We've discussed creationism here a few times in different contexts. I think that Romney and Huntsman were the only GOP candidates this time around who actually believe in evolution and do not support teaching creationism or intelligent design in science class.

The most recent Gallup Poll reveals that 46% of Americans believe in creationism, 32% believed in evolution guided by God and 15% believe in evolution without a theist influence. Those are remarkable numbers and should shock people.
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Old 08-29-2012, 11:42 AM   #2
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I still remember in the mid '90s attending a school board meeting with someone questioning whether my high school should start teaching AP Biology because the recommended text book concentrated too much on evolution.

I cringed. It's scary how many people believe in a creation story no less mythical than Gaia and Uranus.
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Old 08-29-2012, 12:00 PM   #3
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I believe in God and in science, don't think that the two are always and necessarily mutually exclusive. I think God would believe and trust in science too.

I believe that science should be taught in school, and that kids can bring their own developed religious views into it (outside of school) at some point when they're old/mature enough-if that's what they want and choose to do.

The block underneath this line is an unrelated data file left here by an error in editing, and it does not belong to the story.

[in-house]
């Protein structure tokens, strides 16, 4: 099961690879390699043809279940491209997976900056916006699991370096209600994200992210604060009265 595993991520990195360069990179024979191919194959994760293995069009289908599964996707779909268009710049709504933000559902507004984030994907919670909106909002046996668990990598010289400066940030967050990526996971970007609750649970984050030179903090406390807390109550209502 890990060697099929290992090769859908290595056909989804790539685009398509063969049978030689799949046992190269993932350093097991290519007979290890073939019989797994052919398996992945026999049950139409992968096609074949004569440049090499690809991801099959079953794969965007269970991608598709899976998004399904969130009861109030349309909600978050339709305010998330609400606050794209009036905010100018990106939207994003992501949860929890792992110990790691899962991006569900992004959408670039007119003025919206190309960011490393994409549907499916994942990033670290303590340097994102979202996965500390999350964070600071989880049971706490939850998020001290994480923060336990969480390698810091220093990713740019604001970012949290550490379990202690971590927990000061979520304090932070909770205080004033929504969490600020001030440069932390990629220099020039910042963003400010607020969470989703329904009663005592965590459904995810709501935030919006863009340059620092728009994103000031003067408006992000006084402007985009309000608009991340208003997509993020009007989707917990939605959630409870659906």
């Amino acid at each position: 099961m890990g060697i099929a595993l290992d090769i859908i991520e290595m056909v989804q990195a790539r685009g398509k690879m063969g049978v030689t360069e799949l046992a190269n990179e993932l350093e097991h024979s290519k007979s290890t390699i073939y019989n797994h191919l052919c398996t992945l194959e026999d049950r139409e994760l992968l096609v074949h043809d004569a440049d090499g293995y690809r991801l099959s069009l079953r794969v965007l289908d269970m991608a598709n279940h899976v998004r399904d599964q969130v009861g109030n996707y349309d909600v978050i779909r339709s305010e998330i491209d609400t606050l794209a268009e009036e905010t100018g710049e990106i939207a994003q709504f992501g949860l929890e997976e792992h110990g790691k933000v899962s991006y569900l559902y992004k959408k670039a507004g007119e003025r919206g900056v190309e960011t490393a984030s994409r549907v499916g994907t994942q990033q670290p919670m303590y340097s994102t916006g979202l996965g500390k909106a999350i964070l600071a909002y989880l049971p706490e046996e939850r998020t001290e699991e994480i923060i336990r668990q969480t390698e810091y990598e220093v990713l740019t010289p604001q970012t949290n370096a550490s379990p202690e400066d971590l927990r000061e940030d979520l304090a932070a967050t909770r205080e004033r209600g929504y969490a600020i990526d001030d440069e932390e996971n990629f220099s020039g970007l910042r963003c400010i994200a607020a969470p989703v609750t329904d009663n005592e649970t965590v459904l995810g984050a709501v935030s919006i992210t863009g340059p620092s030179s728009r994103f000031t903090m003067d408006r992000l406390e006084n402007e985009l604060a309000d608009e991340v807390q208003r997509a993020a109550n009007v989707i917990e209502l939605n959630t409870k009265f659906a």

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Old 08-29-2012, 12:32 PM   #4
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I believe in God, but I also believe in evolution in which God played a role in it. I know there are some people who find it hard to understand how someone could believe such things, but that is how I see the world.

I am also embarrassed that so many Americans support creationism as according to the Bible. We were so advanced in science, and promoting creationism is a major step back for us. It kind of puts us in the Dark Ages.

Sometimes I think parents who only want their kids to learn creationism either don't understand the long term effects of that or they seriously want to establish the U.S. as a Christian country based entirely on the Bible.
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Old 08-29-2012, 03:07 PM   #5